Earn Qantas Points on Alaska Airlines flights

Qantas Frequent Flyer members can already earn Qantas Points – but not status credits – on Alaska Airlines flights booked under an AS flight number, including on domestic-only journeys within the United States.

The number of Qantas Points earned depends on the distance of flight and the type of fare purchased – with longer flights and higher-priced tickets generally earning more points than short hops and those booked on rock-bottom airfares.

On a one-way flight from Los Angeles to Seattle, travellers could earn 1,650 Qantas Points on paid Alaska Airlines ‘first class’ fares, and between 275 and 1,100 Qantas Points on economy class tickets.

For now, status credits can only be earned on Alaska Airlines flight when the journey is booked on a Qantas (QF) codeshare flight number – similar to how Qantas status credits are earned on Emirates.

Using Qantas Points on Alaska Airlines flights

Qantas Frequent Flyer members have long been able to spend Qantas Points on Alaska Airlines flights.

On that same one-way journey from Los Angeles to Seattle, you’d need 14,000 Qantas Points for an economy class seat, or a much higher 43,500 Qantas Points for ‘first class’. The required co-payment in cash on these bookings is quite low, typically just US$5.60 per passenger.

However, as Alaska Airlines’ better-than-economy cabin is branded as “first class”, the number of Qantas Points needed to book a seat comes at the full Qantas Frequent Flyer first class rates, even though the experience is akin to what most Australian travellers would consider to be business class.

It remains to be seen whether these reward bookings will be recategorised at business class rates to provide a fairer deal to frequent flyers, in the same way that American Airlines’ two-cabin ‘first class’ flights are priced at business class levels in Qantas Frequent Flyer.

Alaska Airlines: new benefits for Qantas frequent flyers

Once Alaska Airlines becomes a full member of Oneworld, Qantas Frequent Flyers will gain additional perks on Alaska Airlines flights, in line with Oneworld alliance standards – here’s what to look out for.

Improved Alaska Airlines lounge access

Rather than only having access to specific lounges when connecting to or from a Qantas flight, Qantas Frequent Flyer Gold, Platinum, Platinum One and Chairman’s Lounge members will gain access to all Alaska Airlines lounges, including on domestic-only trips.

Alaska Airlines' lounges will roll out the welcome mat for Qantas Frequent Flyers.
Alaska Airlines' lounges will roll out the welcome mat for Qantas Frequent Flyers.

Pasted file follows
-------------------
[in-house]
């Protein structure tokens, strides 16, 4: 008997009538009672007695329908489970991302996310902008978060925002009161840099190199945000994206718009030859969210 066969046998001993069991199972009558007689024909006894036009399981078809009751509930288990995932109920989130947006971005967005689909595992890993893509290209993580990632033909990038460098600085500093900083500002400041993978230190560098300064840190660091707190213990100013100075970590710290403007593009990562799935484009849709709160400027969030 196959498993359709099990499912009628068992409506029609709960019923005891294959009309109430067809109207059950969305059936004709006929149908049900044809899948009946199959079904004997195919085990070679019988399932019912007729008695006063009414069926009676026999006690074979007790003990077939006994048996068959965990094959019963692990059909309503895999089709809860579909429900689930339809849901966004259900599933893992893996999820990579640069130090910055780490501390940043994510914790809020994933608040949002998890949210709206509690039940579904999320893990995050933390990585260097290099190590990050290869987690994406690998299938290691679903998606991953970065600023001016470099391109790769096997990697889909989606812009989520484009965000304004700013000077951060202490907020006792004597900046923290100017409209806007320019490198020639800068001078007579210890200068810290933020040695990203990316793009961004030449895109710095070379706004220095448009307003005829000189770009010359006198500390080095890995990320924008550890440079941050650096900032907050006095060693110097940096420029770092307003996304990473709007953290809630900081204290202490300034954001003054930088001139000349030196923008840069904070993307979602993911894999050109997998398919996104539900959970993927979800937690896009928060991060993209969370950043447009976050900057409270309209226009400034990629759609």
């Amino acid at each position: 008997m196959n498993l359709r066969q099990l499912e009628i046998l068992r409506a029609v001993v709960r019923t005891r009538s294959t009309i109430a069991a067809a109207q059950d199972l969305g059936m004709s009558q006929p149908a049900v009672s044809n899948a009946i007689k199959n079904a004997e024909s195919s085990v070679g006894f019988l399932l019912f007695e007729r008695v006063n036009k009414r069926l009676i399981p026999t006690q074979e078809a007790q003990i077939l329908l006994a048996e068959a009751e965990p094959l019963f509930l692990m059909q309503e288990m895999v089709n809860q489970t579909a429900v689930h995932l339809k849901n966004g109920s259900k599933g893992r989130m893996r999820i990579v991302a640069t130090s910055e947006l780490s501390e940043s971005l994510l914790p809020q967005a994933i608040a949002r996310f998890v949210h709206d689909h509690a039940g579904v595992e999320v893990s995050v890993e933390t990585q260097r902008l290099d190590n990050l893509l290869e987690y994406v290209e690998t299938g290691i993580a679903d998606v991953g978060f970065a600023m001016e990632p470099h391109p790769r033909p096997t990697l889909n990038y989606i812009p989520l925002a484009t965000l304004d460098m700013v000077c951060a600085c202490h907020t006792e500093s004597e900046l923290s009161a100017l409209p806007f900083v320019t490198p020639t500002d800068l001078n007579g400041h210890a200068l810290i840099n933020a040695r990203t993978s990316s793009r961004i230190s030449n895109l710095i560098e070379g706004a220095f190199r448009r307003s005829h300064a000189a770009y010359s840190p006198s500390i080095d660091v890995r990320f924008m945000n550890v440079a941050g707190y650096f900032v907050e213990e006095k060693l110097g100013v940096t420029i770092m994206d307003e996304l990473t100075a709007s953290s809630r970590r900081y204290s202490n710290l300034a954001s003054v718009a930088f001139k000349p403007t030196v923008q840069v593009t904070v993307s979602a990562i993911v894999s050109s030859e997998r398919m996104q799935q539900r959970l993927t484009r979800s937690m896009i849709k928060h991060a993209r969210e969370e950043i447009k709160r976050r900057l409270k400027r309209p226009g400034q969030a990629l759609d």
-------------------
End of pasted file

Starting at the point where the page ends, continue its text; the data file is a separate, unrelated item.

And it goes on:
This also includes the ‘partner lounges’ designated for use by Alaska Airlines passengers in airports where Alaska doesn’t operate its own lounge.

Provided Oneworld doesn’t implement a new exception to its standard alliance rules, these passengers would also be able to access Alaska Airlines lounges when flying American Airlines, and American Airlines lounges when flying Alaska Airlines.

However, lounge access for Qantas Club cardholders is separate to Oneworld, and so would continue to follow the existing rules, unless changes are directly negotiated between Qantas and Alaska Airlines.

Alaska Airlines priority check-in and boarding

Once Alaska Airlines joins Oneworld, priority check-in is a standard alliance benefit for all Oneworld Ruby, Sapphire and Emerald members.

This includes Qantas Silver, Gold, Platinum, Platinum One and Chairman’s Lounge members.

Under alliance rules, where offered, priority boarding is also extended to Oneworld Sapphire and Emerald cardholders, covering Qantas Gold frequent flyers and above.

Inclusive checked baggage on Alaska Airlines

Across the Oneworld alliance, Sapphire frequent flyers (Qantas Gold) and Emerald-tier members (Qantas Platinum and above) receive additional checked baggage, over and above the allowance indicated on their ticket.

With just one exception (British Airways), this policy applies even if the passenger’s ticket includes no checked baggage at all, which is standard practice in economy on Alaska Airlines.

As Alaska Airlines uses the ‘piece’ system for checked baggage, Qantas Gold frequent flyers would be guaranteed at least one checked bag weighing up to 23kg (50 lbs) at no charge, including on bookings with no checked baggage included.

On bookings with baggage already included, there’s no extra allowance for Qantas Gold and Oneworld Sapphire, as the Sapphire inclusion is a ‘minimum guarantee’ only, except on bookings which include both domestic and international Oneworld flights.